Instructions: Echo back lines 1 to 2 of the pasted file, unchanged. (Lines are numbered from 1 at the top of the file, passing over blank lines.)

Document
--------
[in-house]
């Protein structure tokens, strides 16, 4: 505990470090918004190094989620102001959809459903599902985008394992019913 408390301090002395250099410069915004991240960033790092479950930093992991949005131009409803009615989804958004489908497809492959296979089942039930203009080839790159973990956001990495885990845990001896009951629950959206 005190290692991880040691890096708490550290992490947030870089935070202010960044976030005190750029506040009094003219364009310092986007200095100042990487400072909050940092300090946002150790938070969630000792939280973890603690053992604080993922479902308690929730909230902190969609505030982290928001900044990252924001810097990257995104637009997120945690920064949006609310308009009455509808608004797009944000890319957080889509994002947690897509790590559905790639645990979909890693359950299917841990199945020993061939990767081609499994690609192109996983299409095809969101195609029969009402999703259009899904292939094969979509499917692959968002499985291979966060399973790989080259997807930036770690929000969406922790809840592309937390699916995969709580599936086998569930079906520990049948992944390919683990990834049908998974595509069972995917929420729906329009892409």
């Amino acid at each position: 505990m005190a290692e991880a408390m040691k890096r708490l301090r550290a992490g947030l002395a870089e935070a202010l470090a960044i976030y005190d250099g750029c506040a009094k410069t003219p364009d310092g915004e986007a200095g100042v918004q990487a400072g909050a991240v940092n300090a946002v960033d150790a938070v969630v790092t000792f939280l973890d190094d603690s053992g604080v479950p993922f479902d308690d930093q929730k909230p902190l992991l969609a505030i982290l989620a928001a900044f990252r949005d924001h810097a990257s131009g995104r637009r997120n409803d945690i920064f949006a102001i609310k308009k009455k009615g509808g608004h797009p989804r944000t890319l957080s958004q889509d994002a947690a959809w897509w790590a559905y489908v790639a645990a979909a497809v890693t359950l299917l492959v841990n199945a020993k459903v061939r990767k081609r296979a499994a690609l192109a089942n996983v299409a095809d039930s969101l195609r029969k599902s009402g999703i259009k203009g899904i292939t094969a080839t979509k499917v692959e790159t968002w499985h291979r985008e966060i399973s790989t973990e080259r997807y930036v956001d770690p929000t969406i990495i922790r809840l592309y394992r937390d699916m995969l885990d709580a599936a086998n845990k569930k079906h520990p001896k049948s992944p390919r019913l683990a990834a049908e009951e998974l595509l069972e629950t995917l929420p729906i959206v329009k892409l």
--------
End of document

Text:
[in-house]
């Protein structure tokens, strides 16, 4: 505990470090918004190094989620102001959809459903599902985008394992019913 408390301090002395250099410069915004991240960033790092479950930093992991949005131009409803009615989804958004489908497809492959296979089942039930203009080839790159973990956001990495885990845990001896009951629950959206 005190290692991880040691890096708490550290992490947030870089935070202010960044976030005190750029506040009094003219364009310092986007200095100042990487400072909050940092300090946002150790938070969630000792939280973890603690053992604080993922479902308690929730909230902190969609505030982290928001900044990252924001810097990257995104637009997120945690920064949006609310308009009455509808608004797009944000890319957080889509994002947690897509790590559905790639645990979909890693359950299917841990199945020993061939990767081609499994690609192109996983299409095809969101195609029969009402999703259009899904292939094969979509499917692959968002499985291979966060399973790989080259997807930036770690929000969406922790809840592309937390699916995969709580599936086998569930079906520990049948992944390919683990990834049908998974595509069972995917929420729906329009892409």